Whether you’re a wine connoisseur or someone who simply enjoys the occasional glass, you’re probably wondering — is there a correct way to store wine? The answer is yes. Wine is a delicate alcoholic drink that needs special attention to ensure its quality is preserved until you can enjoy it. For fine wine as well as regular wine that doesn’t need long-term storage, you should know some basics about storing it.
Here are some tips to help you store wine:
1. Evaluate what kind of wine you want to put in storage
To determine what conditions are best for storing your wine, first consider a few things about it. Is it fine wine? How much of it do you have? How much storage space do you plan on dedicating to it? Additionally, take into account whether you plan on drinking the wine at a later time or if it is for immediate consumption. These aspects will inform what conditions you need to best store your wine and preserve its properties.
2. Wine needs a temperature-controlled environment
Temperature is the most crucial environmental factor when it comes to storing wine. Extreme temperatures can make wine spoil. The ideal temperature for wine storage is 55 degrees Fahrenheit (F) on average, but different types of wine and their ages can require different temperatures.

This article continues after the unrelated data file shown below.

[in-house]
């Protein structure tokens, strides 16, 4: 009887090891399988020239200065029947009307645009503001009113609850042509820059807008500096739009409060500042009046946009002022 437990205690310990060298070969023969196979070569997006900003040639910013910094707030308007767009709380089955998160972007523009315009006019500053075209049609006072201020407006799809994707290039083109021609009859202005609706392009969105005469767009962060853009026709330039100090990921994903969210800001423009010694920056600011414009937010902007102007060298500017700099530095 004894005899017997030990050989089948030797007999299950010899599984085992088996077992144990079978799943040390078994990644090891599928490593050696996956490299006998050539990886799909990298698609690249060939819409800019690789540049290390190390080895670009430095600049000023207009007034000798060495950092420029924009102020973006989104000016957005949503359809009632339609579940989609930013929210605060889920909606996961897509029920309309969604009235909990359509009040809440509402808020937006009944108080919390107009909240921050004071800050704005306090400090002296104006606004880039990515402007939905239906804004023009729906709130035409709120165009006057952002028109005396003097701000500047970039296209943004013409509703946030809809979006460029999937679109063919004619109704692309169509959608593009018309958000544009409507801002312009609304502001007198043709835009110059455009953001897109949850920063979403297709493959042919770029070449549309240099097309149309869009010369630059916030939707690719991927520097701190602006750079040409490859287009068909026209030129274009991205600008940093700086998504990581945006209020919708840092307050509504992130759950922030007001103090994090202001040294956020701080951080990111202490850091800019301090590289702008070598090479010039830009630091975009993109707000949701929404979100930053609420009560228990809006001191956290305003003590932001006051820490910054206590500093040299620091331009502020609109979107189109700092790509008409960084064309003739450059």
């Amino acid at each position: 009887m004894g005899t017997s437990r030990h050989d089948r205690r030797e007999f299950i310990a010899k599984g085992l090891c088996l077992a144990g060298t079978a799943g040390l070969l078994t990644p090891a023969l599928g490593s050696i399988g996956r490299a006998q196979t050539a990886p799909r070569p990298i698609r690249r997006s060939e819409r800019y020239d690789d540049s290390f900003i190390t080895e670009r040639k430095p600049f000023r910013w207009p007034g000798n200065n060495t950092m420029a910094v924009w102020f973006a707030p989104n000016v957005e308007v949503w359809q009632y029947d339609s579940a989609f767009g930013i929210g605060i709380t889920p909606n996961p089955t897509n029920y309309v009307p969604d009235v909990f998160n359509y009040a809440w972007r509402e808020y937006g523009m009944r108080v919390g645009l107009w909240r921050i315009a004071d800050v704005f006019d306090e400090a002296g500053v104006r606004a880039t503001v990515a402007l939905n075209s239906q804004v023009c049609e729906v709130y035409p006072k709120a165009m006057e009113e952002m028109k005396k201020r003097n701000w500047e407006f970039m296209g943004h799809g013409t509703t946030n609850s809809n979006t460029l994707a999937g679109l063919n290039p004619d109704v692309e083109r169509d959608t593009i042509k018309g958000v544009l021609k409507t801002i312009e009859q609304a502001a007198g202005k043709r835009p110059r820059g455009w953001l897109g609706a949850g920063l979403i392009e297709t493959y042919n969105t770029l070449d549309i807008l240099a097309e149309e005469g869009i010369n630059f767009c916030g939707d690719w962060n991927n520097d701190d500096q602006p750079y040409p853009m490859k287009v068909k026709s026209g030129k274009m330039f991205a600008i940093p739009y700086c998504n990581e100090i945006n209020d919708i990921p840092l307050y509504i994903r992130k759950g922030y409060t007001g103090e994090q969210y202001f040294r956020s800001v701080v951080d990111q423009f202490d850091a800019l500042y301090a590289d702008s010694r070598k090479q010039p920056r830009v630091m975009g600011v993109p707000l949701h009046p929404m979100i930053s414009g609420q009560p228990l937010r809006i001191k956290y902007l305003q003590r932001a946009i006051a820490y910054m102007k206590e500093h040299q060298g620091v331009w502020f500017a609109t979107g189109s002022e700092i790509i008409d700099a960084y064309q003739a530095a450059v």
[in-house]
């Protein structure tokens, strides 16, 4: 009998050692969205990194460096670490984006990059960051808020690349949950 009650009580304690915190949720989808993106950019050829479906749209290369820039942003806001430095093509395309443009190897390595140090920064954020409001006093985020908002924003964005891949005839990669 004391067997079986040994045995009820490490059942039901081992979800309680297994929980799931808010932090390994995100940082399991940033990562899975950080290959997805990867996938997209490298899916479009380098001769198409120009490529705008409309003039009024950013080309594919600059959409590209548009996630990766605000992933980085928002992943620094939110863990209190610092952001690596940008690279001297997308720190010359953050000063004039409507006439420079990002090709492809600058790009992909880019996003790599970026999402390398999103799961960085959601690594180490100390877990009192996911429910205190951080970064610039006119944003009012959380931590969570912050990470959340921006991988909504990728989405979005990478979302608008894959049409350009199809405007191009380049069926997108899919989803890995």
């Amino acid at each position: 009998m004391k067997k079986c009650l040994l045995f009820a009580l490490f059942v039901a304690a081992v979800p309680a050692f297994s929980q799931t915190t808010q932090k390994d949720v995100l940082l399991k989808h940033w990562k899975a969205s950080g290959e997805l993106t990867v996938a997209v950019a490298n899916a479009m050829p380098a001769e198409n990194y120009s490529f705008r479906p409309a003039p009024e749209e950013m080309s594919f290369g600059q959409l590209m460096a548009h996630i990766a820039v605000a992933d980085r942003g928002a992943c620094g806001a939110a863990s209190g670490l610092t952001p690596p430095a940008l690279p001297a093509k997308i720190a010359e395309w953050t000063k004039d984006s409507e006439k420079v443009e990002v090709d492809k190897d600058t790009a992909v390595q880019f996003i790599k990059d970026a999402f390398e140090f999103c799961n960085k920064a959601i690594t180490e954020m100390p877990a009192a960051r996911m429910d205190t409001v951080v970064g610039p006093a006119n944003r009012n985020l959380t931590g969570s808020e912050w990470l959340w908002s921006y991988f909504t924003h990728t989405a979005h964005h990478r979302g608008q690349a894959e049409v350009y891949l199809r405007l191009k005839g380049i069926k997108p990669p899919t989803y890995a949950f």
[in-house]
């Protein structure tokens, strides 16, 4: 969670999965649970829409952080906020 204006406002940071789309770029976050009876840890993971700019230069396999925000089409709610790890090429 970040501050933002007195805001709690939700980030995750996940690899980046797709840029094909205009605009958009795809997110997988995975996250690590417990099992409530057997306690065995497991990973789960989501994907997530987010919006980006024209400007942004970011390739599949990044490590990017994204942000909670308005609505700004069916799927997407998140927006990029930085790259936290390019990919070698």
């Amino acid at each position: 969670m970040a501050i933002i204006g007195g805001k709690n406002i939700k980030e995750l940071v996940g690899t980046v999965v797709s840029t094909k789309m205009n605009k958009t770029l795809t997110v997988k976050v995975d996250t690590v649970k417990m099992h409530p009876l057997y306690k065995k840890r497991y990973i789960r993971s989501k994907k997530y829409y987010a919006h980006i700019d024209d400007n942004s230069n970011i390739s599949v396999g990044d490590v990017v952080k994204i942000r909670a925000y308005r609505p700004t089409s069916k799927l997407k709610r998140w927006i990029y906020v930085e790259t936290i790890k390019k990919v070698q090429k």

A wine’s age can determine the precise temperature, with older wines being kept at 61 – 65 F and younger wines kept at colder temperatures. Red wine, with stronger tannins than white, can be kept at 55 F. However, to prevent it from freezing, no wine should be kept below 25 F. Temperatures above 68 F can also damage the properties of wine by accelerating the aging process.
The important thing is to make sure the storage temperature stays the same. Temperature variations can make the cork contract and expand, allowing wine or air to seep in or out of the bottle, which can alter the wine’s properties.
3. Ideal humidity is key
Keeping your wine in the ideal humidity also helps to maintain the wine’s properties. Storing it between 50% and 80% humidity is generally safe. Anything lower than 50% could dry out the corks, allowing oxygen to get inside the bottle and potentially spoil the wine. You could place a pan of water in the storage area to combat dryness. Conversely, high humidity can promote mold growth. While this won’t affect a well-sealed bottle of wine, it can damage the label. You could get a dehumidifier to address this issue. If you’re not sure about the humidity level in your wine storage location, you can buy a hygrometer to get an exact measurement of it.
4. Keep wine away from sources of light
Wine needs to be kept away from light sources regardless of how long you intend to store it. Wine’s sulfur-containing amino acids oxidize in sunlight, so UV rays will damage wine’s flavors. Therefore, to preserve its qualities, keep your wine away from sunlight as well as from fluorescent light fixtures.